said, he concurred in the suggestion which had been made by the hon. Member for the West Riding of Yorkshire, but he thought that it ought not to be made the subject-matter of a clause in this Bill, but of a new Bill. The suggestion that hustings' and other expenses should be charged upon counties and boroughs was good in theory, if it could be connected in practice with the suggestion of the hon. Member for the West Riding, and he therefore hoped that this Bill would be withdrawn and another one substituted to carry that suggestion into effect. The borough which he represented was one of the largest in the empire; it contained nine polling places, and the election expenses were therefore proportionally great. In 1841, when there were 15,000 or 16,000 voters on the register, a gentleman had come forward as a candidate, and was duly proposed and seconded, but obtained only one vote, after having put him and his colleague to all the annoyance and expense of a contested election, as they did not think proper to call upon the unsuccessful candidate to pay his share. At the last election in 1852, when there were about 20,000 electors on the register, the constituency agreed that his noble Friend and himself should be returned without expense. Before the nomination a gentleman came forward and expressed his intention to stand for the borough, but the returning officer took the sensible course of getting rid of him by asking his noble Friend and himself for a check for their proportion of the expenses; and, as the other candidate could neither give a cheek nor security for the amount, he was obliged to retire. He would only add to the suggestion of the hon. and learned Member for Bath (Mr. Phinn) that security ought to be given in the first instance before the nomination took place. He hoped his hon. Friend, therefore, would withdraw this Bill, in order that another one might be introduced.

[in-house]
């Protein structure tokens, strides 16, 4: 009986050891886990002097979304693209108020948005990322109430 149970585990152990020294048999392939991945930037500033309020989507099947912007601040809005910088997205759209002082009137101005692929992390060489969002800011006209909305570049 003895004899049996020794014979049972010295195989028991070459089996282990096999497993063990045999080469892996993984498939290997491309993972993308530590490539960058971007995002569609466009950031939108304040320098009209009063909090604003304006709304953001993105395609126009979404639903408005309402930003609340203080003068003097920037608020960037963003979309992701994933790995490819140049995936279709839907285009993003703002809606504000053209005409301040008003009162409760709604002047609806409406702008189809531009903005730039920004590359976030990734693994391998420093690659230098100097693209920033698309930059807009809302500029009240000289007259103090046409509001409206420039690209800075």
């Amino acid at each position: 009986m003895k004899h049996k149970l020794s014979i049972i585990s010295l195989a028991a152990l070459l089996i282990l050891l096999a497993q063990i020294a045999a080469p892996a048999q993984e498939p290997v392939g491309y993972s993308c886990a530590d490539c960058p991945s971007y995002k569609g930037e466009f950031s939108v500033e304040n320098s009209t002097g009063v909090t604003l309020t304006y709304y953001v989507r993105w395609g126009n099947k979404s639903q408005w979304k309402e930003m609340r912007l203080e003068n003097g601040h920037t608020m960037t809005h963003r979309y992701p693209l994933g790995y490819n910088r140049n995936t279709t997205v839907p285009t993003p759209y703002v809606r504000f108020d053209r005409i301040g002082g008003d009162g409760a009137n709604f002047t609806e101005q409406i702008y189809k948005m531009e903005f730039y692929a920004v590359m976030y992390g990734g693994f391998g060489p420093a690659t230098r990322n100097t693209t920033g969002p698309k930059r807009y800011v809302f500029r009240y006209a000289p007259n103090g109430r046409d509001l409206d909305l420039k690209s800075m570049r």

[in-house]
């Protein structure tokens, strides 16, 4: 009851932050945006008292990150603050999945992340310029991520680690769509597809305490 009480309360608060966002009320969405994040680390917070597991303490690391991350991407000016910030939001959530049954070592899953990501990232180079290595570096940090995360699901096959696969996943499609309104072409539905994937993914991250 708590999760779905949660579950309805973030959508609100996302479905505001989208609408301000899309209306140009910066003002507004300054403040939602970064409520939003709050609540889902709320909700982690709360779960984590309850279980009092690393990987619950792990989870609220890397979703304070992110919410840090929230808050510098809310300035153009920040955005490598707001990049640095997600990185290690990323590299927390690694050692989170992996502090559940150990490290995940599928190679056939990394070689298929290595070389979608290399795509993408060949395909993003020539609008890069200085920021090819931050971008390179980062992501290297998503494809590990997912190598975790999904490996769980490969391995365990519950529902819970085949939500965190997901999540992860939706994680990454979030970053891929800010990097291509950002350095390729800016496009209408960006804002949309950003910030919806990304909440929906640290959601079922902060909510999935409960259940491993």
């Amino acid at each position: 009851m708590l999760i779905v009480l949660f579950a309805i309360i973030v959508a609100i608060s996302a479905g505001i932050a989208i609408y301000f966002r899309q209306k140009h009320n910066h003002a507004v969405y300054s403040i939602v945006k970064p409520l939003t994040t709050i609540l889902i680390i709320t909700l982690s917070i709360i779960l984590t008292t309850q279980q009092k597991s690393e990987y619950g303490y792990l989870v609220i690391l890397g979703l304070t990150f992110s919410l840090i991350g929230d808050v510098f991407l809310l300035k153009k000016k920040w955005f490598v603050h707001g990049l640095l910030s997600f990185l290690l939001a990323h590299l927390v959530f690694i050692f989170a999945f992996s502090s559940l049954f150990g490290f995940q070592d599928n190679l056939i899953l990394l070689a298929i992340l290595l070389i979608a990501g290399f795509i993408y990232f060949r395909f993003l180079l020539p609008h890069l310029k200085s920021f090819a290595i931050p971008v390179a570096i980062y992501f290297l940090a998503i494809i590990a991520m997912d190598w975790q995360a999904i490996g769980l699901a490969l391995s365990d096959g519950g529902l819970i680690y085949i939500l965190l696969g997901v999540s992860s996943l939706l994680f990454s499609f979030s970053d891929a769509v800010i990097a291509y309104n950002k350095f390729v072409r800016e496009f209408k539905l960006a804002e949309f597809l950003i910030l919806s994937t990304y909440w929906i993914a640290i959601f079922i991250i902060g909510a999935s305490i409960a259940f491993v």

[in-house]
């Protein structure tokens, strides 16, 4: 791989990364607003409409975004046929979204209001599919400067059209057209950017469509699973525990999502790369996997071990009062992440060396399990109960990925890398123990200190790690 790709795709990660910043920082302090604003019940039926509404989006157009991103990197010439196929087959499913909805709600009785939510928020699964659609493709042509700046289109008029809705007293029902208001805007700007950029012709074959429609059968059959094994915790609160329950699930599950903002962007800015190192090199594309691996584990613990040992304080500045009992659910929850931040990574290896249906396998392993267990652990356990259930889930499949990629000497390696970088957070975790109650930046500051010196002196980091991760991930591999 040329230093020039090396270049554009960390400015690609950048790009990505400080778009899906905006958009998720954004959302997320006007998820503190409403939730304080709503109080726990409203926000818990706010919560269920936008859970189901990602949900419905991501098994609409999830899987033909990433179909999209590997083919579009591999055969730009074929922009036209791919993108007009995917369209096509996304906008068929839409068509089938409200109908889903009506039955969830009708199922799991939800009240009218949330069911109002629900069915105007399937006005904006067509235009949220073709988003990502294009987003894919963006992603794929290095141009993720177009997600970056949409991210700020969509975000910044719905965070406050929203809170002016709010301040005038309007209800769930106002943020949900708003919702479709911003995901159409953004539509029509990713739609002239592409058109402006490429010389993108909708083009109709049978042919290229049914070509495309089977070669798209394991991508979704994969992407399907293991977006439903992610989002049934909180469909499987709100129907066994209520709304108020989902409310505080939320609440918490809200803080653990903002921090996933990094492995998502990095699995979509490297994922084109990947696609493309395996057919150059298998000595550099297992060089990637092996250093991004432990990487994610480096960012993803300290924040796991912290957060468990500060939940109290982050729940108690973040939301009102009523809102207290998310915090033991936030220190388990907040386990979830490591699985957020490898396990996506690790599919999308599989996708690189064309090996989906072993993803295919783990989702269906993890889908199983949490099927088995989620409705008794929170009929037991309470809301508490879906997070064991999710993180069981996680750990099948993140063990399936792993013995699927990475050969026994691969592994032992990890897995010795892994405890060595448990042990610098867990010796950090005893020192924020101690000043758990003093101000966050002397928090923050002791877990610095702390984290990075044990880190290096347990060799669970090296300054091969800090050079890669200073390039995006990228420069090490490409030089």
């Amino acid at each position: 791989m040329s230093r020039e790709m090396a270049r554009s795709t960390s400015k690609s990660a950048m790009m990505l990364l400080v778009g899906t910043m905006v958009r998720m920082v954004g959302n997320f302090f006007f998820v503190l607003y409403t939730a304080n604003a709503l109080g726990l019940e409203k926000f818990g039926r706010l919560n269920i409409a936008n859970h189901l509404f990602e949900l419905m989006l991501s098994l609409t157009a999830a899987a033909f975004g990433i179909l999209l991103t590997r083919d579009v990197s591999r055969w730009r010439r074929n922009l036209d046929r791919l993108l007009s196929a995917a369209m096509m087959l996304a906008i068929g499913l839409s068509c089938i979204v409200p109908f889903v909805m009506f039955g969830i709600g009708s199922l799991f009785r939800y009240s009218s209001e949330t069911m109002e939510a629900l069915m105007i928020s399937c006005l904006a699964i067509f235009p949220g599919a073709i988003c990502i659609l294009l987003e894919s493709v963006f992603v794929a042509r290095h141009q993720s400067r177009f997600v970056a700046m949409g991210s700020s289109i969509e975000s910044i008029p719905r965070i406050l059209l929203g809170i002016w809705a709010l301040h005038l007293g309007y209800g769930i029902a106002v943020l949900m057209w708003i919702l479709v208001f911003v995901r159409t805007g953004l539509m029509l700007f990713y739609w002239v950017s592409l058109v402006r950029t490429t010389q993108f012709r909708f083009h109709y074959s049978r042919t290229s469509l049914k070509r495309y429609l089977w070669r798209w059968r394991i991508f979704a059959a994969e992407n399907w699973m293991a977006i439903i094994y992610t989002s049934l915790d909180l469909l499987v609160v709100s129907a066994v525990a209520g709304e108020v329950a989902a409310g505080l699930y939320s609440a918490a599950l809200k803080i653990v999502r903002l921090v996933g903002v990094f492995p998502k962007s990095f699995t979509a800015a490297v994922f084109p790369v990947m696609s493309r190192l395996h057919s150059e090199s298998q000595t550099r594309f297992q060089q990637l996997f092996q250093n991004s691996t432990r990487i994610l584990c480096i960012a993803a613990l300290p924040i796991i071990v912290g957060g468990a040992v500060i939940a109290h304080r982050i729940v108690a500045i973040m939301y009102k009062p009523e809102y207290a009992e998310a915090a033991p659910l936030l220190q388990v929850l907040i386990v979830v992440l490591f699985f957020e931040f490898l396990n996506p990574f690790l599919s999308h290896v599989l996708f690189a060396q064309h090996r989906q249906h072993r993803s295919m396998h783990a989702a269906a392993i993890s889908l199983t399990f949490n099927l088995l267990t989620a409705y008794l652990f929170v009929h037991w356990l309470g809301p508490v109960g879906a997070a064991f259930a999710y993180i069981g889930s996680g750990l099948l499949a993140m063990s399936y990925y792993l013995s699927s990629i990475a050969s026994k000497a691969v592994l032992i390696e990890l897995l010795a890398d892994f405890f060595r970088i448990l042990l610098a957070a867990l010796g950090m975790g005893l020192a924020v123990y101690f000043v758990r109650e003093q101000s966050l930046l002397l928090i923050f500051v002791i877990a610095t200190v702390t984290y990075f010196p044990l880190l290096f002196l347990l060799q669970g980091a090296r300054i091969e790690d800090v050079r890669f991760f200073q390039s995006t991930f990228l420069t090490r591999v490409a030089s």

said, he thought the proposal of the hon. Baronet who had spoken last for the withdrawal of this Bill was a sound and valid proposal; because undoubtedly the changes which had been proposed went so much to the substance of the Bill that they appeared to be of a character which ought to be contained in a Bill upon its introduction, rather than introduced in Committee. He must confess that he was not much disposed to support the present Bill. As a general principle, no doubt it was desirable to limit the expenses of candidates as much as possible; but that they should be entirely relieved from all expense was, he was afraid, however desirable it might be thought by some persons, impossible. Even if it were possible however, or desirable, to relieve candidates from all expense, it would be found that the Bill of his hon. Friend applied only to the smallest portion of the expenses which were incurred by a candidate at an election, and that it would go but a very little way towards establishing the principle which he had in view. The expense which his hon. Friend proposed to relieve candidates of was either a small one, or it might be a considerable one. If small, it was obvious that the relief which it would afford was trifling; if large, he asked, was it fair to saddle such an expense upon the counties and boroughs where elections took place? His hon. and learned Friend the Member for Bath (Mr. Phinn) had suggested, in order to prevent frivolous and vexatious contests, that the candidate might be required to pay his portion of the expenses, unless he polled a certain proportion of the votes recorded. He thought, however, that there might be considerable difficulty in carrying that suggestion into practice. They must fix, for example, upon some proportion of votes. It might happen, if they made it large, that a bonâ fide candidate might by some accident fall short of the proportion esta- blished. If, on the other hand, the proportion were small, it might not prevent frivolous and vexatious contests. For the reasons, then, which had been stated, he thought that his hon. Friend the Member for Montrose would do best to accede to what appeared to be the feelings of the majority of the House, and withdraw his Bill. If his hon. Friend should find, upon reconsidering the matter, that he could propose a Bill free from the objections which had been stated, and which he thought were fatal to the accomplishment of the very principles proposed, he was quite sure that the House would give it their most attentive and favourable consideration. If his hon. Friend persisted, therefore, in pressing his Bill, he should feel obliged to vote against its second reading.